Therefore, the proposed amendment does not involve a significant reduction in a margin of safety.

The NRC staff has reviewed the licensee's analysis and, based on this review, it appears that the three standards of 10 CFR 50.92(c) are satisfied. Therefore, the NRC staff proposes to determine that the amendment request involves no significant hazards consideration.

Attorney for licensee: Ms. Lisa F. Vaughn, Associate General Counsel and Managing Attorney, Duke Energy Carolinas, LLC, 526 South Church Street, EC07H, Charlotte, NC 28202.

NRC Branch Chief: John Stang, Acting.

Entergy Nuclear Operations, Inc., Docket No. 50-293, Pilgrim Nuclear Power Station, Plymouth County, Massachusetts.

Date of amendment request: November 29, 2007. Start Printed Page 5219

Description of amendment request: The proposed amendment would revise the Technical Specification (TS) requirements related to control room envelope habitability in TS 3.7.B.2 “Control Room High Efficiency Air Filtration System (CRHEAFS)” and TS Section 5.5 “Administrative Controls—Programs and Manuals” consistent with Technical Specification Task Force (TSTF)-448, Revision 3.

The availability of TS improvement was announced in the Federal Register on January 17, 2007 (72 FR 2022), including a model safety evaluation and model no significant hazards consideration (NSHC) determination, as part of the consolidated line item improvement process.

Basis for proposed no significant hazards consideration determination: As required by 10 CFR 50.91(a), an analysis of the issue of no significant hazards consideration is presented below:

Criterion 1—The proposed change does not involve a significant increase in the probability or consequences of an accident previously evaluated.

The proposed change does not adversely affect accident initiators or precursors nor alter the design assumptions, conditions, or configuration of the facility. The proposed change does not alter or prevent the ability of structures, systems, and components (SSCs) to perform their intended function to mitigate the consequences of an initiating event within the assumed acceptance limits. The proposed change revises the TS for the CRE emergency ventilation system, which is a mitigation system designed to minimize unfiltered air leakage into the CRE and to filter the CRE atmosphere to protect the CRE occupants in the event of accidents previously analyzed. An important part of the CRE emergency ventilation system is the CRE boundary. The CRE emergency ventilation system is not an initiator or precursor to any accident previously evaluated. Therefore, the probability of any accident previously evaluated is not increased. Performing tests to verify the operability of the CRE boundary and implementing a program to assess and maintain CRE habitability ensure that the CRE emergency ventilation system is capable of adequately mitigating radiological consequences to CRE occupants during accident conditions, and that the CRE emergency ventilation system will perform as assumed in the consequence analyses of design basis accidents. Thus, the consequences of any accident previously evaluated are not increased. Therefore, the proposed change does not involve a significant increase in the probability or consequences of an accident previously evaluated.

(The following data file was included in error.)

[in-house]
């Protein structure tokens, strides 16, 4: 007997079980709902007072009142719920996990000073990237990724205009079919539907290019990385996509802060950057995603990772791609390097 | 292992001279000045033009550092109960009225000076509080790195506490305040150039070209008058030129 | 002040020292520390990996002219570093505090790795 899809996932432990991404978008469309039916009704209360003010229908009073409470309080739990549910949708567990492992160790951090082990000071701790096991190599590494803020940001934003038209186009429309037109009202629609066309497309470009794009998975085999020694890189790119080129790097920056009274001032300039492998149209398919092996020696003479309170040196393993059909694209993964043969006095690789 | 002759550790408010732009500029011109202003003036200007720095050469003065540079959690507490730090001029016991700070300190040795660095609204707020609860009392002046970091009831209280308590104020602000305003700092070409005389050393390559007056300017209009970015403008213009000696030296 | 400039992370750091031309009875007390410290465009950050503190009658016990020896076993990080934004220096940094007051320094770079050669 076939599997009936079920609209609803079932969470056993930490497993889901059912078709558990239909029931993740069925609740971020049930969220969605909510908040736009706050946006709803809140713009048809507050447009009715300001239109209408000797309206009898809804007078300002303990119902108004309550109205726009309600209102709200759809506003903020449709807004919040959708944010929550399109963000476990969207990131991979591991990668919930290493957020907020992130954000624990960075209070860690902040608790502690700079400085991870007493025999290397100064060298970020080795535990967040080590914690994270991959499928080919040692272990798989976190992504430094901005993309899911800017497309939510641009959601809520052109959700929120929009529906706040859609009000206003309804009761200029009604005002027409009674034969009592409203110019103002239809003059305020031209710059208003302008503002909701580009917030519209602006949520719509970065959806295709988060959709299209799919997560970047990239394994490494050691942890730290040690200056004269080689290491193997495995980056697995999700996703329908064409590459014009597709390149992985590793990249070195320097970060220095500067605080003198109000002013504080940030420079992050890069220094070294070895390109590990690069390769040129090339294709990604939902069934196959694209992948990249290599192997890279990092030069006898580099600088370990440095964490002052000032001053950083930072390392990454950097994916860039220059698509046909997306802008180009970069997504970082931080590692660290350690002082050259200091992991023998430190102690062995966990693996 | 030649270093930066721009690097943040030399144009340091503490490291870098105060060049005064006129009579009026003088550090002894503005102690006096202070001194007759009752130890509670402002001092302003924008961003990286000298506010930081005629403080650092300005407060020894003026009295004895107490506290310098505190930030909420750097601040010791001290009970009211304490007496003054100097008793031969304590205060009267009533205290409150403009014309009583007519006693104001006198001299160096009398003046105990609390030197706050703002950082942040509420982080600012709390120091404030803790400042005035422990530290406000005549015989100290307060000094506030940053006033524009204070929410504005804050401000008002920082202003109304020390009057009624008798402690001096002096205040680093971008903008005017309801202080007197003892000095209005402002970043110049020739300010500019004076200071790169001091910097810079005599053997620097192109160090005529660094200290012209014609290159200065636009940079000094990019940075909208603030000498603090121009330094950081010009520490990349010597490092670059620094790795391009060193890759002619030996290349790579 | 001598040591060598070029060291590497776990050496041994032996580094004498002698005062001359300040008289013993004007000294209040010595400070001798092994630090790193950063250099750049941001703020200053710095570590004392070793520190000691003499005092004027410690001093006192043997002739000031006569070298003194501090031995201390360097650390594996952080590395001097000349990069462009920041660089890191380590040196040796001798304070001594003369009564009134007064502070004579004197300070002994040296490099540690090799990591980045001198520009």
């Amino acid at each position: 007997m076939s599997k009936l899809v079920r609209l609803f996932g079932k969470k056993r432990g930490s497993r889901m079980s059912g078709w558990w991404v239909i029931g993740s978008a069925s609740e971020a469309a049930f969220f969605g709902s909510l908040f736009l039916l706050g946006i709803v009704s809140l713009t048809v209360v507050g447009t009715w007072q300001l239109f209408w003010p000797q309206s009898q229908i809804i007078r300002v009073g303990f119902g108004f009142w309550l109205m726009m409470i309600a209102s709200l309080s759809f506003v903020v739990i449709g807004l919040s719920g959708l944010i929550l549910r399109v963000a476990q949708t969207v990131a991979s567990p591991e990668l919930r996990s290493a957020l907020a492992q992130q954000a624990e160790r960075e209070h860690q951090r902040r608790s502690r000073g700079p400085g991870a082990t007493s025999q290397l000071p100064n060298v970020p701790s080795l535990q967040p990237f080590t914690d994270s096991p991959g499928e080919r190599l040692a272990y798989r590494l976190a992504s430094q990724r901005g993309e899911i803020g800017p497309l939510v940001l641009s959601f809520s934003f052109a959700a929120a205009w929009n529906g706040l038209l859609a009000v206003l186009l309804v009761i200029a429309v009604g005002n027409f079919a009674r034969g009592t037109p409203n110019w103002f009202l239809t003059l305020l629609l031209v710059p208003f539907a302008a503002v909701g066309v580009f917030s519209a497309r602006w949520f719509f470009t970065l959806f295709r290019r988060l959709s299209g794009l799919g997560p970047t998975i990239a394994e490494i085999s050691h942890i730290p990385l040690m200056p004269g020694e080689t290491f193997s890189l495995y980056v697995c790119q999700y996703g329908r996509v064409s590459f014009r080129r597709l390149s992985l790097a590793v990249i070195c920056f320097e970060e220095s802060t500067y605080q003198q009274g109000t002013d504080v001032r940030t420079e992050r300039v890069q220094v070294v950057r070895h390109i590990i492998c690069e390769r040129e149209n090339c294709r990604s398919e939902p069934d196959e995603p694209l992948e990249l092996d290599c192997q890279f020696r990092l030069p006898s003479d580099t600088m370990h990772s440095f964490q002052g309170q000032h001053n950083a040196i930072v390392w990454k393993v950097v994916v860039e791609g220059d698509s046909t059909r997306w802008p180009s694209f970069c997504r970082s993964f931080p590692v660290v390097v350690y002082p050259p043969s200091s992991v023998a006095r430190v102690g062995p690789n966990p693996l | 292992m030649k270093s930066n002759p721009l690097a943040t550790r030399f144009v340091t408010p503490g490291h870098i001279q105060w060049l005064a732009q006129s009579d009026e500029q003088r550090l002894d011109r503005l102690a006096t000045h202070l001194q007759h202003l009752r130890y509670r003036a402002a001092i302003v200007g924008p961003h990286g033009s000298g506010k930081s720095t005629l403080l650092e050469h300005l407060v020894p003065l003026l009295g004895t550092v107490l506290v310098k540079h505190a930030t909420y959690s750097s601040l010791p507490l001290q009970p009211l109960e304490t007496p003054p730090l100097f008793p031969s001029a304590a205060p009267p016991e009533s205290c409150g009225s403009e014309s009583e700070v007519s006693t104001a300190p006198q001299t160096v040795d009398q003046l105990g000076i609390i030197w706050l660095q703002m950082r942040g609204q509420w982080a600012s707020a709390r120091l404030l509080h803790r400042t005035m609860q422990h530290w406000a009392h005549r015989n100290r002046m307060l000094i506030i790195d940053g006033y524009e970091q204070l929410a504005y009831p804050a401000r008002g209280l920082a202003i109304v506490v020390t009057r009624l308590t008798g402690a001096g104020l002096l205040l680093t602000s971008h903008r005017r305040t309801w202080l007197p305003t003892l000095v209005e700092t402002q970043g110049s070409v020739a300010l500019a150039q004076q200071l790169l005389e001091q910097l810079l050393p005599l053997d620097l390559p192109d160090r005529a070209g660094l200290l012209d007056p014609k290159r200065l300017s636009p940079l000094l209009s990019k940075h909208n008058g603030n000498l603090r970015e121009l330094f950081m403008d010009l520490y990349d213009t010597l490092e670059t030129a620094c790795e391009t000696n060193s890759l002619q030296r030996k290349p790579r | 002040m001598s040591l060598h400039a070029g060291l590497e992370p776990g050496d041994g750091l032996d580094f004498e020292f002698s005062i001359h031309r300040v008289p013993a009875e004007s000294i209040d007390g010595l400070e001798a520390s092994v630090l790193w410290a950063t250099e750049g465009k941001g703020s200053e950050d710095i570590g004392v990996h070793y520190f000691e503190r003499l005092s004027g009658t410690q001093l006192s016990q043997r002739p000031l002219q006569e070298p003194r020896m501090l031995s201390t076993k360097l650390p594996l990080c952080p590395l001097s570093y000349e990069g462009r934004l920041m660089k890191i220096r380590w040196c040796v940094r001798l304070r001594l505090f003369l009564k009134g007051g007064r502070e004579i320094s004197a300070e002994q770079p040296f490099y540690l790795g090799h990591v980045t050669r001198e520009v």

Criterion 2—The proposed change does not create the possibility of a new or different kind of accident from any accident previously evaluated.

The proposed change does not impact the accident analysis. The proposed change does not alter the required mitigation capability of the CRE emergency ventilation system, or its functioning during accident conditions as assumed in the licensing basis analyses of design basis accident radiological consequences to CRE occupants. No new or different accidents result from performing the new surveillance or following the new program. The proposed change does not involve a physical alteration of the plant (i.e., no new or different type of equipment will be installed) or a significant change in the methods governing normal plant operation. The proposed change does not alter any safety analysis assumptions and is consistent with current plant operating practice. Therefore, this change does not create the possibility of a new or different kind of accident from any accident previously evaluated.

Criterion 3—The proposed change does not involve a significant reduction in a margin of safety.

The proposed change does not alter the manner in which safety limits, limiting safety system settings or limiting conditions for operation are determined. The proposed change does not affect safety analysis acceptance criteria. The proposed change will not result in plant operation in a configuration outside the design basis for an unacceptable period of time without compensatory measures. The proposed change does not adversely affect systems that respond to safely shut down the plant and to maintain the plant in a safe shutdown condition. Therefore, the proposed change does not involve a significant reduction in a margin of safety.

The NRC staff has reviewed the licensee's analysis and, based on this review, it appears that the three standards of 10 CFR 50.92(c) are satisfied. Therefore, the NRC staff proposes to determine that the amendment request involves no significant hazards consideration.

Attorney for licensee: Mr. William C. Dennis, Assistant General Counsel, Entergy Nuclear Operations, Inc., 400 Hamilton Avenue, White Plains, NY 10601.

NRC Branch Chief: Mark G. Kowal.

Entergy Operations Inc., Docket No. 50-382, Waterford Steam Electric Station, Unit 3, St. Charles Parish, Louisiana.

Date of amendment request: January 2, 2008.